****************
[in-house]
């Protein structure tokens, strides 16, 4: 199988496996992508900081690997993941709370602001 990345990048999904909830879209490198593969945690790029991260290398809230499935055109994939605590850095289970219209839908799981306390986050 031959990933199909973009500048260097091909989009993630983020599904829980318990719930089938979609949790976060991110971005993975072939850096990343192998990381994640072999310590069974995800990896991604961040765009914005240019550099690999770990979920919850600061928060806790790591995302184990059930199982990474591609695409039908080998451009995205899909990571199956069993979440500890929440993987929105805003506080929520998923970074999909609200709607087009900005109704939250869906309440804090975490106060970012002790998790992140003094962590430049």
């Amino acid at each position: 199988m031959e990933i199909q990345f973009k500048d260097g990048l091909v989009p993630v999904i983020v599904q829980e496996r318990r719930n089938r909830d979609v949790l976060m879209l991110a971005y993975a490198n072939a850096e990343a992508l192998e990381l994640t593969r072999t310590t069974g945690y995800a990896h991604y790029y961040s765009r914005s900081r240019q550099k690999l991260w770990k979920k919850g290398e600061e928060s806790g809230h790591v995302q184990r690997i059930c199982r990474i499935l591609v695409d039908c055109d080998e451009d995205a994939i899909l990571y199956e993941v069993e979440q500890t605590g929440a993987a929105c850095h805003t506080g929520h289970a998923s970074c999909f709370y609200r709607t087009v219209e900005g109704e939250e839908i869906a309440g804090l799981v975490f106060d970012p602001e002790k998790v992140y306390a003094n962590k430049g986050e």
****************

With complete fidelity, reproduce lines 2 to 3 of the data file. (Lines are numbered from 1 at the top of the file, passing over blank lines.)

């Protein structure tokens, strides 16, 4: 199988496996992508900081690997993941709370602001 990345990048999904909830879209490198593969945690790029991260290398809230499935055109994939605590850095289970219209839908799981306390986050 031959990933199909973009500048260097091909989009993630983020599904829980318990719930089938979609949790976060991110971005993975072939850096990343192998990381994640072999310590069974995800990896991604961040765009914005240019550099690999770990979920919850600061928060806790790591995302184990059930199982990474591609695409039908080998451009995205899909990571199956069993979440500890929440993987929105805003506080929520998923970074999909609200709607087009900005109704939250869906309440804090975490106060970012002790998790992140003094962590430049």
């Amino acid at each position: 199988m031959e990933i199909q990345f973009k500048d260097g990048l091909v989009p993630v999904i983020v599904q829980e496996r318990r719930n089938r909830d979609v949790l976060m879209l991110a971005y993975a490198n072939a850096e990343a992508l192998e990381l994640t593969r072999t310590t069974g945690y995800a990896h991604y790029y961040s765009r914005s900081r240019q550099k690999l991260w770990k979920k919850g290398e600061e928060s806790g809230h790591v995302q184990r690997i059930c199982r990474i499935l591609v695409d039908c055109d080998e451009d995205a994939i899909l990571y199956e993941v069993e979440q500890t605590g929440a993987a929105c850095h805003t506080g929520h289970a998923s970074c999909f709370y609200r709607t087009v219209e900005g109704e939250e839908i869906a309440g804090l799981v975490f106060d970012p602001e002790k998790v992140y306390a003094n962590k430049g986050e």